Millions of continuously erected walls comprise Shanghai. Unadorned, they meld together, forming an indistinguishable cityscape ultimately conforming to an audacious, insomniac skyline.
Among the uniformity, there is Moganshan Lu, a road on which a winding wall expresses image.
Shanghai’s graffiti artists have claimed this slowly crumbling wall as one of their few outdoor canvasses. When the wall ends, the murals continue onto the galleries and abandoned buildings along Moganshan.
Located in the M50 neighborhood, this area is Shanghai’s premier arts district. The ever-changing graffiti is respected and photographed. A pregnant Picasso-esque woman reclines, a tiger and a child embrace, and angry pandas gather until something new gets painted over their uprising.
If caught painting in non-designated areas, artists would be fined, arrested, forced to paint over their work, or possibly held in jail for a few days. But the government allows artists to paint on this wall surrounding a vacant lot filled with garbage.
And though graffiti is beginning to gain an underground following, most people in China have no concept of the art form.
In Jin Zhiyun’s Moganshan Lu gallery, Frederick Chopin’s piano scores seep out of unseen speakers into the large, clean space.
Being displayed in Daku Art are “toys for adults” by an artist named Yu Li. His functional art is made from recycled materials. Beautiful objects intended as commentary on environmental consciousness.
A realization of their dream to do so, Jin and her husband opened this gallery after years of saving money.
Daku Art is just one example of the upscale establishments that exist in M50.
The graffiti keeps changing every week, Jin said of the longest graffiti-filled wall in Shanghai slithering just outside of her gallery.
Young people from all over the world come here to paint, but the wall will be torn down as the abandoned grounds beyond it have been sold.
By the end of 2011, there will be more tall buildings with more monotone exteriors advancing toward Daku Art and its neighbors. But with or without the graffiti wall, Jin plans to promote the brand of M50.
In a quiet neighborhood, Alex Chou points to a fresh, flawless tag, translating its letters and characters into recognizable language:
Shanghai Graffiti Park
“Park means open for public,” Alex said of his warehouse-like studio, which will serve as an accepted public space where artists can work once the wall on Moganshan is demolished.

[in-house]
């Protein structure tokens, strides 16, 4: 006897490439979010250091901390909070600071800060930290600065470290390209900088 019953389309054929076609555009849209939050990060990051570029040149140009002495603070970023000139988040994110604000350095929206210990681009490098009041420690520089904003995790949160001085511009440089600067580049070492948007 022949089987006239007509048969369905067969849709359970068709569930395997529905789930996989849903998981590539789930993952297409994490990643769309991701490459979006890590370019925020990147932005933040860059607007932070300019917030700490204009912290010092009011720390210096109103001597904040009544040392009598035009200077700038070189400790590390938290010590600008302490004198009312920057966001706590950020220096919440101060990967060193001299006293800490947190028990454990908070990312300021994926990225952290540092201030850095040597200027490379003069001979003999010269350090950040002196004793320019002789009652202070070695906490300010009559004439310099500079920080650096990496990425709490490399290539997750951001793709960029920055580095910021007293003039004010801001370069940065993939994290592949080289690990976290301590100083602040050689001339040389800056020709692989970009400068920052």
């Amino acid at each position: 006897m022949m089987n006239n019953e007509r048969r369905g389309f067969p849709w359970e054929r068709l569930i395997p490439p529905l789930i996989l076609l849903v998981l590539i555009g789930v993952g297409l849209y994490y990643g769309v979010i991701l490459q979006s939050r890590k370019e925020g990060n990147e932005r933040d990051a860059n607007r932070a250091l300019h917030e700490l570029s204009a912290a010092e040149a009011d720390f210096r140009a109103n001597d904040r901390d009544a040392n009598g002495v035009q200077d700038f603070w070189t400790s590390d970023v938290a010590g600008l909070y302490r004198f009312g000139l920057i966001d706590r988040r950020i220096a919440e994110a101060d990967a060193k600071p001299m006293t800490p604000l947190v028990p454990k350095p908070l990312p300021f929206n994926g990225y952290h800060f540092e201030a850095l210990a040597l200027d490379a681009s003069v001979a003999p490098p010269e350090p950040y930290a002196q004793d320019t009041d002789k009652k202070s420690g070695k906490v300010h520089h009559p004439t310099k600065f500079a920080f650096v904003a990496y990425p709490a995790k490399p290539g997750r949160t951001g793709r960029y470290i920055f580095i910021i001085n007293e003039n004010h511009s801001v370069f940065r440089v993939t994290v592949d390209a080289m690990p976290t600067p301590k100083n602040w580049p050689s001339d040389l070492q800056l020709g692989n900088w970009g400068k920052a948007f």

Formed in 2004, and led by Alex, Reload is the largest working crew of graffiti artists in Shanghai.
Traditionally, graffiti is viewed as criminal art or vandalism. And though Reload’s work is far more advanced than the superfluous text that infests city walls, it is not easily accepted by most Chinese people.
In an attempt to reverse the negative connotations of graffiti, Alex refers to himself as an aerosol artist.
At his old studio, Xanadu, the community embraced the artists, inviting them to paint their homes. And when the government threatened to paint over the work, people gathered together to stop them.
“The local citizens like this style, but the government: their thinking is totally different,” Alex said. “They think, maybe, this style is too free.”
Finally, after months of government pressure, the artists were forced to move to what is now Shanghai Graffiti Park.
On its large, white walls, there are finished tags and works in progress. The largest piece — a tiger wearing headphones – belongs to Levi. She and one other artist are the only female members of Reload.
Quiet and modest, she says she needs more practice. But, for her and her teammates, graffiti is just a hobby.
Recognizing the marketability of their work, Reload integrates street art into commercial endeavors such as advertisement and web design.
While most of their clients are western companies such as Converse, Nike and Calvin Klein, they have been commissioned to paint murals locally.
For the development of graffiti in China, Alex believes two things must happen. First, all the materials must become popular and cheap for everyone. With this in mind, he sells imported spray paint — a rare commodity in Shanghai.
Also, at the moment, many local people can only copy the alphabet. “Chinese people must recognize how to write Chinese characters,” Alex said.
Professional and dedicated, he works to legitimize aerosol art, hoping that one day it will be taught in university art courses.